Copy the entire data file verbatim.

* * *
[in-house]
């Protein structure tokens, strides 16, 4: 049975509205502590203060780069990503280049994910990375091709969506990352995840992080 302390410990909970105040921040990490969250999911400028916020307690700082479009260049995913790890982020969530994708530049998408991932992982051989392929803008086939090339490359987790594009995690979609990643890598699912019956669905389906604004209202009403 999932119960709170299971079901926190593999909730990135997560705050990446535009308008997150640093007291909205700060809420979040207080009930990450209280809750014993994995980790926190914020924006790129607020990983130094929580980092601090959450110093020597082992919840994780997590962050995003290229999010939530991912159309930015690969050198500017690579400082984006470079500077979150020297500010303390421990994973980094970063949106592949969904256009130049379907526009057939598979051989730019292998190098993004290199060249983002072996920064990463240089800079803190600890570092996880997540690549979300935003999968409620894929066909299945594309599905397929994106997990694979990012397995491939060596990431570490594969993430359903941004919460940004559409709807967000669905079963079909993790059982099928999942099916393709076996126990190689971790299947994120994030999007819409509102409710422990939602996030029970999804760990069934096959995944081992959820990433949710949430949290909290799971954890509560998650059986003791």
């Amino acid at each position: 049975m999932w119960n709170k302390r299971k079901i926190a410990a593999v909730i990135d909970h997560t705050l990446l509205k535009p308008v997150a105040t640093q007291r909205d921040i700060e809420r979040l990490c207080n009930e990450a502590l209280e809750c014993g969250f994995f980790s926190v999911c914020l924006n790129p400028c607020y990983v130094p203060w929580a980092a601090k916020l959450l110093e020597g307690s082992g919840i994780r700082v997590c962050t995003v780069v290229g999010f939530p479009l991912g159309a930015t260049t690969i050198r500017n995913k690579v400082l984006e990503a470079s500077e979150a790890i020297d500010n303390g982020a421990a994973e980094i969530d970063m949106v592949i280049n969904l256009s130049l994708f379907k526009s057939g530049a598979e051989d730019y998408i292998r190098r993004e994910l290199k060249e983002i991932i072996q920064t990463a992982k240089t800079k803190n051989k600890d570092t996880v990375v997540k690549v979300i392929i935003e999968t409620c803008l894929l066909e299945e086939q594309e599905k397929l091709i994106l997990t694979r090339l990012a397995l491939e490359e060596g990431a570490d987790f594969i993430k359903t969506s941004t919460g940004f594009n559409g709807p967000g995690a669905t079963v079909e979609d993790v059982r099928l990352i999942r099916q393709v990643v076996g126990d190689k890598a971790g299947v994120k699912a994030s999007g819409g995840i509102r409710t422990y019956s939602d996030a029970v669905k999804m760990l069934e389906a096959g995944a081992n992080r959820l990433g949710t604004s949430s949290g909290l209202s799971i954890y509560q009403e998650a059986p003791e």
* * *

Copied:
[in-house]
């Protein structure tokens, strides 16, 4: 049975509205502590203060780069990503280049994910990375091709969506990352995840992080 302390410990909970105040921040990490969250999911400028916020307690700082479009260049995913790890982020969530994708530049998408991932992982051989392929803008086939090339490359987790594009995690979609990643890598699912019956669905389906604004209202009403 999932119960709170299971079901926190593999909730990135997560705050990446535009308008997150640093007291909205700060809420979040207080009930990450209280809750014993994995980790926190914020924006790129607020990983130094929580980092601090959450110093020597082992919840994780997590962050995003290229999010939530991912159309930015690969050198500017690579400082984006470079500077979150020297500010303390421990994973980094970063949106592949969904256009130049379907526009057939598979051989730019292998190098993004290199060249983002072996920064990463240089800079803190600890570092996880997540690549979300935003999968409620894929066909299945594309599905397929994106997990694979990012397995491939060596990431570490594969993430359903941004919460940004559409709807967000669905079963079909993790059982099928999942099916393709076996126990190689971790299947994120994030999007819409509102409710422990939602996030029970999804760990069934096959995944081992959820990433949710949430949290909290799971954890509560998650059986003791």
């Amino acid at each position: 049975m999932w119960n709170k302390r299971k079901i926190a410990a593999v909730i990135d909970h997560t705050l990446l509205k535009p308008v997150a105040t640093q007291r909205d921040i700060e809420r979040l990490c207080n009930e990450a502590l209280e809750c014993g969250f994995f980790s926190v999911c914020l924006n790129p400028c607020y990983v130094p203060w929580a980092a601090k916020l959450l110093e020597g307690s082992g919840i994780r700082v997590c962050t995003v780069v290229g999010f939530p479009l991912g159309a930015t260049t690969i050198r500017n995913k690579v400082l984006e990503a470079s500077e979150a790890i020297d500010n303390g982020a421990a994973e980094i969530d970063m949106v592949i280049n969904l256009s130049l994708f379907k526009s057939g530049a598979e051989d730019y998408i292998r190098r993004e994910l290199k060249e983002i991932i072996q920064t990463a992982k240089t800079k803190n051989k600890d570092t996880v990375v997540k690549v979300i392929i935003e999968t409620c803008l894929l066909e299945e086939q594309e599905k397929l091709i994106l997990t694979r090339l990012a397995l491939e490359e060596g990431a570490d987790f594969i993430k359903t969506s941004t919460g940004f594009n559409g709807p967000g995690a669905t079963v079909e979609d993790v059982r099928l990352i999942r099916q393709v990643v076996g126990d190689k890598a971790g299947v994120k699912a994030s999007g819409g995840i509102r409710t422990y019956s939602d996030a029970v669905k999804m760990l069934e389906a096959g995944a081992n992080r959820l990433g949710t604004s949430s949290g909290l209202s799971i954890y509560q009403e998650a059986p003791e």